Following the recent releases of the Bristol Ridge-based desktop processors, AMD's Zen-based CPUs and the corresponding high-end X370 chipsets will debut at CES 2017 in January. But until then, the new 7th Generation Pro chips are launching today, offering PC users an upgrade to Zen chips.
To achieve a smooth transition, AMD has begun adjusting product prices in order to accelerate inventory digestion. Zen-based products are expected to start shipping after February.Zen-based processors will be manufactured on Globalfoundries' 14nm FinFET process, featuring an eight-core-16-thread design. AMD will initially release Zen-based high-performance desktop processors (Summit Ridge), while one for notebooks is scheduled to launch at the end of second-quarter 2017.
The high-end X370 chipsets will be launched at CES 2017, while mainstream B350 and low-end A320 will be unveiled later. X370-based motherboards will begin shipments in December.
AMD also today announced at the Canalys Channels Forum the first PCs featuring 7th Generation AMD PRO APUs (formerly codenamed "Bristol Ridge PRO"). The new Pro chips are for business desktops, and will appear in PCs from HP and Lenovo. The ability to easily upgrade is a big deal because it lets users avoid buying new PCs in order to get the Zen chips when they come out.
New systems from HP and Lenovo combine commercial-grade performance, and stability, with advanced video (4K) and audio capabilities. In addition, Microsoft Windows 10 Pro features including Device Guard, Windows Hello, Biometric Security and BitLocker Encryption are fully supported, out of the box.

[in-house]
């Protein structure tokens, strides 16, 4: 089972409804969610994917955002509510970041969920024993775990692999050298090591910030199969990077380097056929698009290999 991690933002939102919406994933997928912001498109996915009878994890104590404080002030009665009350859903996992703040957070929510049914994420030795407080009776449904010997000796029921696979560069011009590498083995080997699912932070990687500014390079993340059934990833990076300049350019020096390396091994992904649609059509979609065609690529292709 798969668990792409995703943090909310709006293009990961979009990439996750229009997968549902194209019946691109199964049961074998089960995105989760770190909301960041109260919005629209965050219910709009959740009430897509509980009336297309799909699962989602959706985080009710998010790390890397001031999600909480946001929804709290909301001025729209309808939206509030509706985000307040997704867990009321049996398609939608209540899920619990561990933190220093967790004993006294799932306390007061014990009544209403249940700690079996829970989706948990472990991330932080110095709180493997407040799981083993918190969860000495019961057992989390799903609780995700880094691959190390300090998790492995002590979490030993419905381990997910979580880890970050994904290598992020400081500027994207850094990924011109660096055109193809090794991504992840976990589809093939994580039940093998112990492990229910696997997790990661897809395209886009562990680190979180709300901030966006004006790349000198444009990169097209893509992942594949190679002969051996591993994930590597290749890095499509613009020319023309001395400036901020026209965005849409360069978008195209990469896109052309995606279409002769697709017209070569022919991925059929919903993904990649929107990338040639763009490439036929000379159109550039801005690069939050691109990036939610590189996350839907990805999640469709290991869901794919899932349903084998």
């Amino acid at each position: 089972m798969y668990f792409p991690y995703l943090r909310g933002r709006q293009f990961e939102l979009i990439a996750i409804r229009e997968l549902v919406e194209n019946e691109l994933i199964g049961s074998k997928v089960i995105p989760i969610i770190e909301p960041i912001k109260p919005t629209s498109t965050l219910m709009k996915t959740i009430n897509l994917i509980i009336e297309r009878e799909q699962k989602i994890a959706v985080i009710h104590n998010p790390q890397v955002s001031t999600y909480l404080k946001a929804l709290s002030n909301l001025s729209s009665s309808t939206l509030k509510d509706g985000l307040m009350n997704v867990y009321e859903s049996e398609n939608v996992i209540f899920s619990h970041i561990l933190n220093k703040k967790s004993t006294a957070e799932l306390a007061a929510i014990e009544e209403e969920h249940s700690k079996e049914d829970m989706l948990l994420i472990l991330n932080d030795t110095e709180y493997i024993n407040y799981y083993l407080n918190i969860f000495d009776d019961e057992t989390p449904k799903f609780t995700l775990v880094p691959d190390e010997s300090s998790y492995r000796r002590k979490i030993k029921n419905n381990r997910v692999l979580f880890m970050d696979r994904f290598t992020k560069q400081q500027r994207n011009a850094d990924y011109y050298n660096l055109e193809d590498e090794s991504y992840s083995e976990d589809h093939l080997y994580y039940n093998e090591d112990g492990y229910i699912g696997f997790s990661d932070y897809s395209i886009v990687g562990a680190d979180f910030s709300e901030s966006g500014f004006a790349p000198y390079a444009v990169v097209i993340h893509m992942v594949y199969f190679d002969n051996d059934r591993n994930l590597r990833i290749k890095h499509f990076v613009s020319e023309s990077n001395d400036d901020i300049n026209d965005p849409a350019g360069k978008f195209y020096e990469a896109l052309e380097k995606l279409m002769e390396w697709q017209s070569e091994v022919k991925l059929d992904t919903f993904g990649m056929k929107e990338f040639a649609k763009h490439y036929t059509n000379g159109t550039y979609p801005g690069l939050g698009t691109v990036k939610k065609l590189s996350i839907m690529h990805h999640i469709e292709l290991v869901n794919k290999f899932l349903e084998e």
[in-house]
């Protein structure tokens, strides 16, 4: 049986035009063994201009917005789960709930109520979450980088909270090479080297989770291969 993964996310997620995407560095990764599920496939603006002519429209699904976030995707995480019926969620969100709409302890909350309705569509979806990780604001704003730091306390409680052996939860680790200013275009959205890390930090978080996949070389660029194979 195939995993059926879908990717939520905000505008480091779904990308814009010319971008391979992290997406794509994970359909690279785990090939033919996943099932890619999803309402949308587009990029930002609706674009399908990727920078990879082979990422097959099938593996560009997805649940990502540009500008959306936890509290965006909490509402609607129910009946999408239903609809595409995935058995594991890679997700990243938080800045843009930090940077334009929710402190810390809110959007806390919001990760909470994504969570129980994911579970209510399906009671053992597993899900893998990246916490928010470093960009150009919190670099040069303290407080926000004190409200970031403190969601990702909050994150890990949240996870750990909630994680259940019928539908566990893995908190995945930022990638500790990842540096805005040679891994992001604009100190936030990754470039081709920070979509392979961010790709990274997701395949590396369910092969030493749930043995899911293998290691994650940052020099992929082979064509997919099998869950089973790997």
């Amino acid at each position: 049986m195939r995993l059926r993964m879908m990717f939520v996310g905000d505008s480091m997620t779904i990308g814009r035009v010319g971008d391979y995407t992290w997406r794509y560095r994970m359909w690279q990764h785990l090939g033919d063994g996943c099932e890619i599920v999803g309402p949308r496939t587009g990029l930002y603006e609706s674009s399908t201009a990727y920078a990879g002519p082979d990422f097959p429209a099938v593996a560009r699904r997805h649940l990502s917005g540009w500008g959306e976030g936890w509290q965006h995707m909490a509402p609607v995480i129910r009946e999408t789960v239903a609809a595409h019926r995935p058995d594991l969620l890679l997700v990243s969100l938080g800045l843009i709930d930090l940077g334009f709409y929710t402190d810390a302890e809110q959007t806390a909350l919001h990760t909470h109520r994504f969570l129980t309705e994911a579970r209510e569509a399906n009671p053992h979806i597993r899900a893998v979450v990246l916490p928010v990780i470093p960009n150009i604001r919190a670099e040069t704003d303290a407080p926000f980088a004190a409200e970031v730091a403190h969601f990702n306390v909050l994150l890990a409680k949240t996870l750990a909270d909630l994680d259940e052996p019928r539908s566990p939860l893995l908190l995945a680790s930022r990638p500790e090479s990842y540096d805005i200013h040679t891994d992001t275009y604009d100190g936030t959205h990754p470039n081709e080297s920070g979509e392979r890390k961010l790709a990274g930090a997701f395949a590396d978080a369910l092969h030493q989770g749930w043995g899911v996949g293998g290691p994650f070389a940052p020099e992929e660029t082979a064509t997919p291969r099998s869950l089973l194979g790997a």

The 7th Generation AMD PRO processors feature a dedicated and integrated AMD Secure Processor technology; a system-wide secure environment that offloads and isolates security functions, providing an independent hardware-based root of trust for secure boot, content protection, application security, and fTPM 2.0 (firmware trusted platform module).
The new desktop processors provide up to 14% more compute and 22% more graphic performance while being up to 32% more energy efficient than 6th generation AMD PRO processors.
The chips will be compatible with the AM4 socket, which provides the basis for upgrades to Zen.A 65-watt Pro chip consumes 32 percent less power than earlier generations of the AMD Pro, but speeds up CPU performance by 14 percent and graphics by 22 percent.
The new lineup includes seven AMD A12, A10, A8 and A6 Pro chips. They will be used in HP's Elitedesk 705 G3 desktop, which will be available in tower PC and mini-desktop models.
The 7th Generation Pro chips support DDR4 memory, NVMe SSD storage, USB 3.1, the USB Type-C slot and other new technologies.
AMD's Pro chips are comparable to Intel's vPro chips. The Pro chips have remote management and security features based on the DASH (Desktop and Mobile Architecture for System Hardware) standard, which is widely used in servers. DASH shares many features with vPro, such as the ability to wipe out or shut down remote PCs that may have been stolen. But DASH isn't widely used yet, with Intel's vPro dominating the business PC market.
Under the guidance of CEO Lisa Su, AMD's performance has started to improve since early 2016. In addition to stable income from its semi-custom solutions, AMD has been receiving licensing fees in China, has formed joint ventures and sold testing and packaging plants. AMD's Polaris-based GPUs have also helped the company to raise its market share in the discrete graphics card market. AMD's market share rose 4.8pp sequentially to reach 34.2% in the second quarter, according to Mercury Research.
However, AMD's gross margins from the GPU sector are still far weaker than Nvidia's and the situation is unlikely to improve until AMD's next-generation Vega-based GPUs to hit the market in 2017.